Rest and Resistance

By Kriste Peoples

Rest and Resistance

It’s been a week, people. Up until 10:30 this morning, no sh!t, I still thought it was Monday.

Last week brought many of us to new edges of outrage, grief, rage, despair, and rage (yes, more than once). Come Sunday, many of us were brimming with joy and pride, all the feels.

I don’t know about you, but quaranteening and this extended emotional whackamole has forced me to explore my creativity in surprising and sometimes laughable ways, and I’m grateful for that outlet. I’ve also been finding new city-bound trails to run and wander and exhaust myself on.

Probably the hardest thing I’ve needed to do — while still having the privilege of an income these days — is re-learn how to rest for real. And not just as a sole response to overwork, overwhelm, trauma fatigue and fear, but as an important part of my own preemptive self-care — before things break down (again).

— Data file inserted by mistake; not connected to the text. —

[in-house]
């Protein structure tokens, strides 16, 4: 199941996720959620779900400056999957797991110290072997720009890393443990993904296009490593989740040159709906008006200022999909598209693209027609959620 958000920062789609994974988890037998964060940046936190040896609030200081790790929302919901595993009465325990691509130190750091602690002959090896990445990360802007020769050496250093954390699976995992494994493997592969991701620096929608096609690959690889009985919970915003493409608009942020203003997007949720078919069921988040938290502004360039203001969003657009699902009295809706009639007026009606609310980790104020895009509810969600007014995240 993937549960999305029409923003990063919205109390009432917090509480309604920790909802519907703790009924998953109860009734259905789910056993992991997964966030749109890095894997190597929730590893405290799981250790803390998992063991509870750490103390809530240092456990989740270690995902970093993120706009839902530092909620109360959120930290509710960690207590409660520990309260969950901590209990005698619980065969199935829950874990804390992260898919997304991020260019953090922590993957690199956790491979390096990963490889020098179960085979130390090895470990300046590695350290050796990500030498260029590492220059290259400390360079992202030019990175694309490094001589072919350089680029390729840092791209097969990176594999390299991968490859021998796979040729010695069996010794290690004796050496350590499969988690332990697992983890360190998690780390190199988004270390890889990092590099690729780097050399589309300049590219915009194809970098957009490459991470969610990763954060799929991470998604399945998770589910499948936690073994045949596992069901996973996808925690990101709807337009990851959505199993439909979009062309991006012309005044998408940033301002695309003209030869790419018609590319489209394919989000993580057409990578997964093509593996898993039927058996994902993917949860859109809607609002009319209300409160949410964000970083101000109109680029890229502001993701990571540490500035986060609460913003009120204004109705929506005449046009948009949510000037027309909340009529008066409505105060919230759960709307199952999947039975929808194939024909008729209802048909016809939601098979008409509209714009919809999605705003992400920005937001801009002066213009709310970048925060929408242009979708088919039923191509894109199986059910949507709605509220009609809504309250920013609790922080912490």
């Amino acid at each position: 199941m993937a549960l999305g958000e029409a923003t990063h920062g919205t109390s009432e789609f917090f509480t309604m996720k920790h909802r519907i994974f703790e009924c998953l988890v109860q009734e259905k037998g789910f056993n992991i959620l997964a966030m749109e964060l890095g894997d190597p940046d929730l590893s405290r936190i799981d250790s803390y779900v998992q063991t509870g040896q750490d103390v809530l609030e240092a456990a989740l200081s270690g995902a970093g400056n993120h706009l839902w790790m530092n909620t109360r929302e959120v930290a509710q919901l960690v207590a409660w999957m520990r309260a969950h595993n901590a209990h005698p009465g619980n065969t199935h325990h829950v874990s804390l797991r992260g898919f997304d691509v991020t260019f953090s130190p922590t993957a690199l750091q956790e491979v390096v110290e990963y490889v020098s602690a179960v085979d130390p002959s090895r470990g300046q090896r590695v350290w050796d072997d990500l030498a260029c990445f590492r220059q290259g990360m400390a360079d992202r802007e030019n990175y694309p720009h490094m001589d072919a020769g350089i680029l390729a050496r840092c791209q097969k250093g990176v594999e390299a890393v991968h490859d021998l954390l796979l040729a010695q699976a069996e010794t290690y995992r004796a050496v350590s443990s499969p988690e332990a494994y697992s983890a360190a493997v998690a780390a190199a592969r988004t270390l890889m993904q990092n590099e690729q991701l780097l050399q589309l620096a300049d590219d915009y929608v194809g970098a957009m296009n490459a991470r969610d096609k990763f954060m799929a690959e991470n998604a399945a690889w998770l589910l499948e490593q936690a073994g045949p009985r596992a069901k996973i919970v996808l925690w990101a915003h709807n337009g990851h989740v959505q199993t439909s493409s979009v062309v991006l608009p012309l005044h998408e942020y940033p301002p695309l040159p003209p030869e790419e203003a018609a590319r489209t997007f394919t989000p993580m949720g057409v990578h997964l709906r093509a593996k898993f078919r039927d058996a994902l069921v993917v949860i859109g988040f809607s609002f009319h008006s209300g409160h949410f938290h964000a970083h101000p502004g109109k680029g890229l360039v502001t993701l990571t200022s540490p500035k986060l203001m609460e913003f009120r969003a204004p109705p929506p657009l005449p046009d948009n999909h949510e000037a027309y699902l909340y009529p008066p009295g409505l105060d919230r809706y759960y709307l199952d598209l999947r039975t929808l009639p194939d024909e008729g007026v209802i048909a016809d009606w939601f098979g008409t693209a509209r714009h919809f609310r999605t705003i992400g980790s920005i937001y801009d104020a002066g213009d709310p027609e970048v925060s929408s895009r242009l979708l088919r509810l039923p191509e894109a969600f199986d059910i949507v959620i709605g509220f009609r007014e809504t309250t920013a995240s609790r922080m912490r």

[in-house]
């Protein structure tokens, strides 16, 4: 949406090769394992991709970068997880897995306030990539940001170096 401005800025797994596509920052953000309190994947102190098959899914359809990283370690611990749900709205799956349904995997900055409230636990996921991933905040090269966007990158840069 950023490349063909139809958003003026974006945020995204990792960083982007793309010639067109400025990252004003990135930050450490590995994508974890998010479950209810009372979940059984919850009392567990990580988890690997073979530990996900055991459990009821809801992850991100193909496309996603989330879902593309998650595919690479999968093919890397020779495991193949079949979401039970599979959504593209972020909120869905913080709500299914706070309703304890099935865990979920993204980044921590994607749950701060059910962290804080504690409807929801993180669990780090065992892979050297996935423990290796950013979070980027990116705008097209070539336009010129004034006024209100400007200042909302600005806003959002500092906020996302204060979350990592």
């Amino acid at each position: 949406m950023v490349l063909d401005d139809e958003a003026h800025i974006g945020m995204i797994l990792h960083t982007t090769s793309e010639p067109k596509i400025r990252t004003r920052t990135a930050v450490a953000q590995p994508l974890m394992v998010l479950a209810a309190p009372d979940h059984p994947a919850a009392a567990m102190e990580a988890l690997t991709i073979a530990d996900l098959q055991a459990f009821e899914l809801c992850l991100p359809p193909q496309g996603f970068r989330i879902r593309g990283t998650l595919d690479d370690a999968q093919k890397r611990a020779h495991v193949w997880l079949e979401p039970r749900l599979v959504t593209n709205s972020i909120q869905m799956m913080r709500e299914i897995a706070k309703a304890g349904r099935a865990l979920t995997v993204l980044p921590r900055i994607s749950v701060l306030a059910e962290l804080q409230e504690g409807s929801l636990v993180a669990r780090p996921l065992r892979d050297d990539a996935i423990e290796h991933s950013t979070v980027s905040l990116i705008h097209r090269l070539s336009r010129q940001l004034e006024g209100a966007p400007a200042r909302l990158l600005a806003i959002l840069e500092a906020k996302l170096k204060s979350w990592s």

In the days surrounding the solidarity run for Ahmaud Arbery, I had no idea what to do with myself. I was tired and over every last thing. I talk about outdoor engagement A LOT and one truth is, risks are real anytime we set foot outside (or even when we stay inside sometimes, but that’s another story) — particularly as people of color. Which can make it even more challenging to take to nature for rest and healing when we need it most.

By whatever means you use to resist oppression and injustice, or to cope, or to recreate and refuel, don’t dismiss the importance of rest. In the crush of all the inequity and injustice we see and carry, being healthy and well, rested and happy, caring kindly for ourselves is its own powerful form of activism. To the extent we’re able to avail ourselves of this resource, it can be plenty.